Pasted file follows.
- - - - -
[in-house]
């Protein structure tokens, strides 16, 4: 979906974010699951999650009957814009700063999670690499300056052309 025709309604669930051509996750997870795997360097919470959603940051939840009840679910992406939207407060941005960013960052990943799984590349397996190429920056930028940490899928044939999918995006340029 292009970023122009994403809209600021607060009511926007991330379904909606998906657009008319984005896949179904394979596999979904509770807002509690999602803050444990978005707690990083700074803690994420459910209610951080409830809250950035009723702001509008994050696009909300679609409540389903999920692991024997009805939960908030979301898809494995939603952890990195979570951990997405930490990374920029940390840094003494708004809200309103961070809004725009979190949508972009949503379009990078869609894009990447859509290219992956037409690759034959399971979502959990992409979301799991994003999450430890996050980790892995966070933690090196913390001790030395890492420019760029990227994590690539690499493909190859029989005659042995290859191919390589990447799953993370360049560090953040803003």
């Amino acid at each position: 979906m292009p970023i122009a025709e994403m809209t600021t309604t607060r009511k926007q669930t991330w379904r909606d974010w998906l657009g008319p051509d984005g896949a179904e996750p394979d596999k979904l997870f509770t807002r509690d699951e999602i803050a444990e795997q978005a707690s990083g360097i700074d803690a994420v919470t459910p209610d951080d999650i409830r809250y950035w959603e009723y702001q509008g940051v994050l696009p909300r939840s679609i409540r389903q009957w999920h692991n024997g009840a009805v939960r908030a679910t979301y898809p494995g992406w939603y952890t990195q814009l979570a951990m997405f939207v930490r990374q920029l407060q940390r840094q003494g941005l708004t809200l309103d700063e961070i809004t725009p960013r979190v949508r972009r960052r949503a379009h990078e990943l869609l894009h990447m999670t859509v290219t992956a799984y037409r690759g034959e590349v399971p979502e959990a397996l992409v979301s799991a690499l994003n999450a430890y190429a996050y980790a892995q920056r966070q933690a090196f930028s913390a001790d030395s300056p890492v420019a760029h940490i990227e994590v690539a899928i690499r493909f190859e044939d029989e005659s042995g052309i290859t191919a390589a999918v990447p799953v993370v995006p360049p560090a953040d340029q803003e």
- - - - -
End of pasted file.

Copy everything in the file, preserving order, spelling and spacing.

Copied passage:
[in-house]
């Protein structure tokens, strides 16, 4: 979906974010699951999650009957814009700063999670690499300056052309 025709309604669930051509996750997870795997360097919470959603940051939840009840679910992406939207407060941005960013960052990943799984590349397996190429920056930028940490899928044939999918995006340029 292009970023122009994403809209600021607060009511926007991330379904909606998906657009008319984005896949179904394979596999979904509770807002509690999602803050444990978005707690990083700074803690994420459910209610951080409830809250950035009723702001509008994050696009909300679609409540389903999920692991024997009805939960908030979301898809494995939603952890990195979570951990997405930490990374920029940390840094003494708004809200309103961070809004725009979190949508972009949503379009990078869609894009990447859509290219992956037409690759034959399971979502959990992409979301799991994003999450430890996050980790892995966070933690090196913390001790030395890492420019760029990227994590690539690499493909190859029989005659042995290859191919390589990447799953993370360049560090953040803003």
């Amino acid at each position: 979906m292009p970023i122009a025709e994403m809209t600021t309604t607060r009511k926007q669930t991330w379904r909606d974010w998906l657009g008319p051509d984005g896949a179904e996750p394979d596999k979904l997870f509770t807002r509690d699951e999602i803050a444990e795997q978005a707690s990083g360097i700074d803690a994420v919470t459910p209610d951080d999650i409830r809250y950035w959603e009723y702001q509008g940051v994050l696009p909300r939840s679609i409540r389903q009957w999920h692991n024997g009840a009805v939960r908030a679910t979301y898809p494995g992406w939603y952890t990195q814009l979570a951990m997405f939207v930490r990374q920029l407060q940390r840094q003494g941005l708004t809200l309103d700063e961070i809004t725009p960013r979190v949508r972009r960052r949503a379009h990078e990943l869609l894009h990447m999670t859509v290219t992956a799984y037409r690759g034959e590349v399971p979502e959990a397996l992409v979301s799991a690499l994003n999450a430890y190429a996050y980790a892995q920056r966070q933690a090196f930028s913390a001790d030395s300056p890492v420019a760029h940490i990227e994590v690539a899928i690499r493909f190859e044939d029989e005659s042995g052309i290859t191919a390589a999918v990447p799953v993370v995006p360049p560090a953040d340029q803003e």